By the time my son Dan entered a residential treatment program for obsessive-compulsive disorder, he’d already been taking an SSRI for a while. A benzodiazepine and an atypical antipsychotic were soon added to his regimen. Side effects abounded, but we were told in no uncertain terms that Dan needed these meds so he could tackle the Exposure Response Prevention (ERP) Therapy (a type of cognitive behavioral therapy and the frontline treatment for OCD) that loomed before him.
When I updated Dan’s therapist outside of the residential program, he was concerned. “One of the most important aspects of ERP Therapy is being able to really feel the anxiety that comes along with the therapy.” I understood it was a fine line between giving meds to reduce anxiety (so he would be able to participate in therapy) and having anxiety reduced too much (and therefore not feeling the discomfort that is necessary for therapy to be successful).
In this post, Dr. Marla Deibler talks about this issue and how it relates specifically to the use of benzodiazepines and the treatment of panic disorder, which she treats using cognitive behavioral therapy. Two of the problems she sees that might occur with the simultaneous use of benzodiazepines and CBT are:
…a risk of psychological dependence. So frequently, I see patients who are fearful of leaving benzodiazepines behind, as benzodiazepines have been their only source of potential relief, albeit minimal. Benzodiazepines can undermine CBT treatment, in this way, as it unintentionally validates their belief that they cannot control the anxiety and must rely on external forces to do so.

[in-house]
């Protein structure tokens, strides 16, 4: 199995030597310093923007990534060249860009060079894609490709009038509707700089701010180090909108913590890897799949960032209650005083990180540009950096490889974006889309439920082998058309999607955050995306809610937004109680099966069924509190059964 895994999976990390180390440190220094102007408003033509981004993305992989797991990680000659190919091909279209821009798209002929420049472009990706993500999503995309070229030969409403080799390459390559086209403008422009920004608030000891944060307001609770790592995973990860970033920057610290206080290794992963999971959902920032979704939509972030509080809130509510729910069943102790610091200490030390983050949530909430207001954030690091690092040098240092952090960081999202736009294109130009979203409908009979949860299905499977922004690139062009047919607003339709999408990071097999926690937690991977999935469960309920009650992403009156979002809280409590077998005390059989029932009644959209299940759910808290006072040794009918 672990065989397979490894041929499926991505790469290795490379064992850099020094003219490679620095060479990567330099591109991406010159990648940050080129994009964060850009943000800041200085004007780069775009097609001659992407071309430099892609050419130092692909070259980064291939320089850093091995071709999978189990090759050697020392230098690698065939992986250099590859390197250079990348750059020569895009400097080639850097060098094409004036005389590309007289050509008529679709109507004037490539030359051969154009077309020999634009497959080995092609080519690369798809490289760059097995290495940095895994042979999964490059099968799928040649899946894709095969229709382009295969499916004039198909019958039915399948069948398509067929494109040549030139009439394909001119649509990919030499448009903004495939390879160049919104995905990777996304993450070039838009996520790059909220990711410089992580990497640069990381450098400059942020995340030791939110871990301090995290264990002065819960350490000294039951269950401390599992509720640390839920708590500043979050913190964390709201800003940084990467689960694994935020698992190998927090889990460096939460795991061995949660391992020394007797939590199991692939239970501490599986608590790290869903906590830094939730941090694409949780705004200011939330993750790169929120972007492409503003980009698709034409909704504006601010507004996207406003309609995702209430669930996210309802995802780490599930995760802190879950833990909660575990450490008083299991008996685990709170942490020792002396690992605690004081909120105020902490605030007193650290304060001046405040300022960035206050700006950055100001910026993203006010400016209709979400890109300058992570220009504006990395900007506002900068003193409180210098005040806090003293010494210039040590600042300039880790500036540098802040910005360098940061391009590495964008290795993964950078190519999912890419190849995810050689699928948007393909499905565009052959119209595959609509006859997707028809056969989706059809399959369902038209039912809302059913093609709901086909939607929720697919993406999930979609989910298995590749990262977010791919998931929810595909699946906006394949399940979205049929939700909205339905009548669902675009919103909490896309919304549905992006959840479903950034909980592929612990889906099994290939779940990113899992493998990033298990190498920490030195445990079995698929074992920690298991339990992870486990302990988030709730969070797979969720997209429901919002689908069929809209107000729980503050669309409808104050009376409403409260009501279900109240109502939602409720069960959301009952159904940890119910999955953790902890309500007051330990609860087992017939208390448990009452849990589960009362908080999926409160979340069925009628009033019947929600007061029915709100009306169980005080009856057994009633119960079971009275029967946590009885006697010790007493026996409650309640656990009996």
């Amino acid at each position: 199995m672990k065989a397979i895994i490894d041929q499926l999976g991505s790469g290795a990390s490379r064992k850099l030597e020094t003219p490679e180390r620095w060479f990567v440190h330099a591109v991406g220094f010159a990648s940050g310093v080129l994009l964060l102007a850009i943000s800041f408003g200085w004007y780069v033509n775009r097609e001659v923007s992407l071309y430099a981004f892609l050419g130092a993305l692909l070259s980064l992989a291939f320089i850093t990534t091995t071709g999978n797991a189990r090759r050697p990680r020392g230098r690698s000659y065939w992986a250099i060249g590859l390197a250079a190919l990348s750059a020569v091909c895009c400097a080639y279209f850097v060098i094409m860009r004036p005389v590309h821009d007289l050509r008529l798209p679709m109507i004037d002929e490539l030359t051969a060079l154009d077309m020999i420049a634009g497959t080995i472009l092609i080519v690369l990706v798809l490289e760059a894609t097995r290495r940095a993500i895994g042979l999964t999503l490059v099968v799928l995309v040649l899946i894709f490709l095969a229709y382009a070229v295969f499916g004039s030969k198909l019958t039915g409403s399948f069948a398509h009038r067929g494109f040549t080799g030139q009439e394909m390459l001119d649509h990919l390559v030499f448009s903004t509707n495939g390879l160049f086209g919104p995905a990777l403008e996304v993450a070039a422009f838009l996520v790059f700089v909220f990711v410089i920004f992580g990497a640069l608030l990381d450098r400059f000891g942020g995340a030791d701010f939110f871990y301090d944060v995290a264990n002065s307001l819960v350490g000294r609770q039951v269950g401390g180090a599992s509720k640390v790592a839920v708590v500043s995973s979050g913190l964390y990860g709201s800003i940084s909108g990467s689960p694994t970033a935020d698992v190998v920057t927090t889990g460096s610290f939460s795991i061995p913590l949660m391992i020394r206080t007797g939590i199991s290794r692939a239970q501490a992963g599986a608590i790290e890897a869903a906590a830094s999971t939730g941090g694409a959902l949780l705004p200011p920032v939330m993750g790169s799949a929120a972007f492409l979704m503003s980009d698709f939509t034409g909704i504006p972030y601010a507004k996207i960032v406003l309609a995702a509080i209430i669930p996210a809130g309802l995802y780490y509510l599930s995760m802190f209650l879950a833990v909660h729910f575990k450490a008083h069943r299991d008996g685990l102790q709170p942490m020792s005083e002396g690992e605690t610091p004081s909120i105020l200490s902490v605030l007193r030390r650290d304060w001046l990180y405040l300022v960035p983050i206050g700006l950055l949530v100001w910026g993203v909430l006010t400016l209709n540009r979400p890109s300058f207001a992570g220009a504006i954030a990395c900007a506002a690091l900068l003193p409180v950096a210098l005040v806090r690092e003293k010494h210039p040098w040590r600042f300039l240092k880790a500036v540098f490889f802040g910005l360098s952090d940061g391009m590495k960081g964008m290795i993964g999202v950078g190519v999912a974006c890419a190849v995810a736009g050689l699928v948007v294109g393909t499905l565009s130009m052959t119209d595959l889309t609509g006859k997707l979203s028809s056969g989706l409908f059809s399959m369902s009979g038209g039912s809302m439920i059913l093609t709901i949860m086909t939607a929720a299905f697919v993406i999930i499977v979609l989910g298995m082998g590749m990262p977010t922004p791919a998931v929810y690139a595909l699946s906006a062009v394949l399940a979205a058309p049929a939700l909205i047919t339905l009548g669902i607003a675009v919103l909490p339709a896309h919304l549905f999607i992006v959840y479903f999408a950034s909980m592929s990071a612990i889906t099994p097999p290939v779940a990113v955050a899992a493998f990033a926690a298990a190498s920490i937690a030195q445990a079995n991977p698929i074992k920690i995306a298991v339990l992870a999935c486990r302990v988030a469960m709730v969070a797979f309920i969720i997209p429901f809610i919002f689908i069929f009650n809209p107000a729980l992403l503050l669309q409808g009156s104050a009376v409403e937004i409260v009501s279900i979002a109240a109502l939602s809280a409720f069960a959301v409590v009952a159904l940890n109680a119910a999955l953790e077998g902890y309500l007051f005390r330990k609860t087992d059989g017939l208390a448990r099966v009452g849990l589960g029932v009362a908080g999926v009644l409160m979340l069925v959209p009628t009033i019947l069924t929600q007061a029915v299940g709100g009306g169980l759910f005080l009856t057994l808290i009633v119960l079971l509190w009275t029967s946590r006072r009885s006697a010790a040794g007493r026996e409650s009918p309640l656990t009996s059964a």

… benzodiazepines can be counterproductive to CBT. The aforementioned problems notwithstanding, benzodiazepines, which enhance the action of the neurotransmitter, GABBA (Gamma Amino Butyric Acid), resulting in a “calming” or dulled excitatory response. In essence, it dulls the emotional experience, thereby reducing the potential for anxiety/panic intensity.
While it is easy for me to look back and say that Dan was overmedicated at the time, the truth is he did benefit from the ERP Therapy he learned at this program. Could he have done it without all of these meds? My guess is it would have been more difficult in many ways, but it would have been possible, and maybe the benefits would have been greater. I’ll never know for sure. I do feel strongly that Dan should have been weaned off at least some of his meds once he left the program, but that never happened. One medication kept replacing another and different combinations were tried, all leading to a host of problems.
I’m not a therapist, but in my opinion, it is crucial that we all be allowed to, even encouraged to, feel what we really feel. Whether we are dealing with fear, anxiety, grief, or a multitude of other emotions, recovery can only genuinely begin when we acknowledge, not avoid, our deepest feelings. How else can we truly work toward healing?